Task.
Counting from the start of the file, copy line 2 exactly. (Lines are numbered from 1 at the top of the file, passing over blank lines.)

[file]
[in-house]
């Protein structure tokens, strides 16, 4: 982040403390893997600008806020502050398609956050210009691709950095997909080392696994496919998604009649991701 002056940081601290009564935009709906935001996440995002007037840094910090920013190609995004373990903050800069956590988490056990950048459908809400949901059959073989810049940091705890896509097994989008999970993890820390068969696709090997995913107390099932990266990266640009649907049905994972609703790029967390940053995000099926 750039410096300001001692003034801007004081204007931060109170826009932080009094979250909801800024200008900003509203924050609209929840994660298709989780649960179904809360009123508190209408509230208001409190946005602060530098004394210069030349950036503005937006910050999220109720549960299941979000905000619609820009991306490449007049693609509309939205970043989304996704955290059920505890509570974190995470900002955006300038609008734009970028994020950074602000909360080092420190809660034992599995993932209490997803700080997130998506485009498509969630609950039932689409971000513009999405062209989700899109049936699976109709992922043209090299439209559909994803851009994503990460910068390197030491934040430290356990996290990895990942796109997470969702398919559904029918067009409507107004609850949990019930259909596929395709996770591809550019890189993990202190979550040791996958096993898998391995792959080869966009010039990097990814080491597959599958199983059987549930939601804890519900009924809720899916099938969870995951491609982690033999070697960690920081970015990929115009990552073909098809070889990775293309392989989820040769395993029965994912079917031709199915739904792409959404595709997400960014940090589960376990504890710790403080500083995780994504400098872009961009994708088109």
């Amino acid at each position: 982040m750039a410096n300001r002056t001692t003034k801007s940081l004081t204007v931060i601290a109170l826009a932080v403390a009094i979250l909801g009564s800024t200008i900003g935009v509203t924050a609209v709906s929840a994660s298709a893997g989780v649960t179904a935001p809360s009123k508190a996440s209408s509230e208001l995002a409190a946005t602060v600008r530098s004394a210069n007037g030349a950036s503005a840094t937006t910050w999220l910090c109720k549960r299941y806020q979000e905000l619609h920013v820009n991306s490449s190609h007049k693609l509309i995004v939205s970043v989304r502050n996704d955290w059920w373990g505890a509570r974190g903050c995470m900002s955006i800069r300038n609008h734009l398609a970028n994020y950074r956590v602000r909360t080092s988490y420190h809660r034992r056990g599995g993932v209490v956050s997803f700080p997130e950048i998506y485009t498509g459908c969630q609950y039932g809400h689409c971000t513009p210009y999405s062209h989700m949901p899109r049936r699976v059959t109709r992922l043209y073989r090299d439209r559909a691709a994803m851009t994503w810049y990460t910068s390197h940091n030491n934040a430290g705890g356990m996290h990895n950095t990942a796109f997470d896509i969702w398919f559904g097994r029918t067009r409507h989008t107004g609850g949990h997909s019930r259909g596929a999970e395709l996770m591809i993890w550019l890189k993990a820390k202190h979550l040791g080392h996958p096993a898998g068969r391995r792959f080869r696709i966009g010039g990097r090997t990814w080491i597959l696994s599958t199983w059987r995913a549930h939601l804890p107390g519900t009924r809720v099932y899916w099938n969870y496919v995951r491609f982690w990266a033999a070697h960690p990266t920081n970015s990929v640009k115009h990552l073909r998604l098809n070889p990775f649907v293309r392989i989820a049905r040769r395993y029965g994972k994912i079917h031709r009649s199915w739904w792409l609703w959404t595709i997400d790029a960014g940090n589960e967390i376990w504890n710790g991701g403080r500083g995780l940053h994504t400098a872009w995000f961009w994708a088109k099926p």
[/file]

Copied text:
């Protein structure tokens, strides 16, 4: 982040403390893997600008806020502050398609956050210009691709950095997909080392696994496919998604009649991701 002056940081601290009564935009709906935001996440995002007037840094910090920013190609995004373990903050800069956590988490056990950048459908809400949901059959073989810049940091705890896509097994989008999970993890820390068969696709090997995913107390099932990266990266640009649907049905994972609703790029967390940053995000099926 750039410096300001001692003034801007004081204007931060109170826009932080009094979250909801800024200008900003509203924050609209929840994660298709989780649960179904809360009123508190209408509230208001409190946005602060530098004394210069030349950036503005937006910050999220109720549960299941979000905000619609820009991306490449007049693609509309939205970043989304996704955290059920505890509570974190995470900002955006300038609008734009970028994020950074602000909360080092420190809660034992599995993932209490997803700080997130998506485009498509969630609950039932689409971000513009999405062209989700899109049936699976109709992922043209090299439209559909994803851009994503990460910068390197030491934040430290356990996290990895990942796109997470969702398919559904029918067009409507107004609850949990019930259909596929395709996770591809550019890189993990202190979550040791996958096993898998391995792959080869966009010039990097990814080491597959599958199983059987549930939601804890519900009924809720899916099938969870995951491609982690033999070697960690920081970015990929115009990552073909098809070889990775293309392989989820040769395993029965994912079917031709199915739904792409959404595709997400960014940090589960376990504890710790403080500083995780994504400098872009961009994708088109």